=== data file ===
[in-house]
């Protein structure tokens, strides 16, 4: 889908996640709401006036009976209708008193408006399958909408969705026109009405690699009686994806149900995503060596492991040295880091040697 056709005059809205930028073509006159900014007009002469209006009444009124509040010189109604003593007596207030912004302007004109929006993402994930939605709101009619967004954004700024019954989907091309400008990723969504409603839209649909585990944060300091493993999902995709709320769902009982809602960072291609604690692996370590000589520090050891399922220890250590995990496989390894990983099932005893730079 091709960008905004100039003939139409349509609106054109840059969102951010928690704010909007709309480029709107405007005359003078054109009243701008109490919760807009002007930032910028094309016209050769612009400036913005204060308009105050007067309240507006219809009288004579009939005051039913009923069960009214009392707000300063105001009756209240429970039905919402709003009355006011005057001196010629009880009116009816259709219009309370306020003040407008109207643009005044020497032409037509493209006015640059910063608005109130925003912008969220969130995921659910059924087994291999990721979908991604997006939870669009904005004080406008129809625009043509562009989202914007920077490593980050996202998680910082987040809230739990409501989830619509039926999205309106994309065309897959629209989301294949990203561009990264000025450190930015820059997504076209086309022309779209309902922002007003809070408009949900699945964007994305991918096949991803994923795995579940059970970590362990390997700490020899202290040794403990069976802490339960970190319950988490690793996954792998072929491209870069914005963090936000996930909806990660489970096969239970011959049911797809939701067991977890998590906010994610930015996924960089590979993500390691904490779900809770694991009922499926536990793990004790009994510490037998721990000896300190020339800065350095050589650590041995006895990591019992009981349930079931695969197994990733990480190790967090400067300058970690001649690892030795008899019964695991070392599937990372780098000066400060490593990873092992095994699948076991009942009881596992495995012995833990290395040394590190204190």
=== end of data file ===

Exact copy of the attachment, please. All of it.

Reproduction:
[in-house]
């Protein structure tokens, strides 16, 4: 889908996640709401006036009976209708008193408006399958909408969705026109009405690699009686994806149900995503060596492991040295880091040697 056709005059809205930028073509006159900014007009002469209006009444009124509040010189109604003593007596207030912004302007004109929006993402994930939605709101009619967004954004700024019954989907091309400008990723969504409603839209649909585990944060300091493993999902995709709320769902009982809602960072291609604690692996370590000589520090050891399922220890250590995990496989390894990983099932005893730079 091709960008905004100039003939139409349509609106054109840059969102951010928690704010909007709309480029709107405007005359003078054109009243701008109490919760807009002007930032910028094309016209050769612009400036913005204060308009105050007067309240507006219809009288004579009939005051039913009923069960009214009392707000300063105001009756209240429970039905919402709003009355006011005057001196010629009880009116009816259709219009309370306020003040407008109207643009005044020497032409037509493209006015640059910063608005109130925003912008969220969130995921659910059924087994291999990721979908991604997006939870669009904005004080406008129809625009043509562009989202914007920077490593980050996202998680910082987040809230739990409501989830619509039926999205309106994309065309897959629209989301294949990203561009990264000025450190930015820059997504076209086309022309779209309902922002007003809070408009949900699945964007994305991918096949991803994923795995579940059970970590362990390997700490020899202290040794403990069976802490339960970190319950988490690793996954792998072929491209870069914005963090936000996930909806990660489970096969239970011959049911797809939701067991977890998590906010994610930015996924960089590979993500390691904490779900809770694991009922499926536990793990004790009994510490037998721990000896300190020339800065350095050589650590041995006895990591019992009981349930079931695969197994990733990480190790967090400067300058970690001649690892030795008899019964695991070392599937990372780098000066400060490593990873092992095994699948076991009942009881596992495995012995833990290395040394590190204190």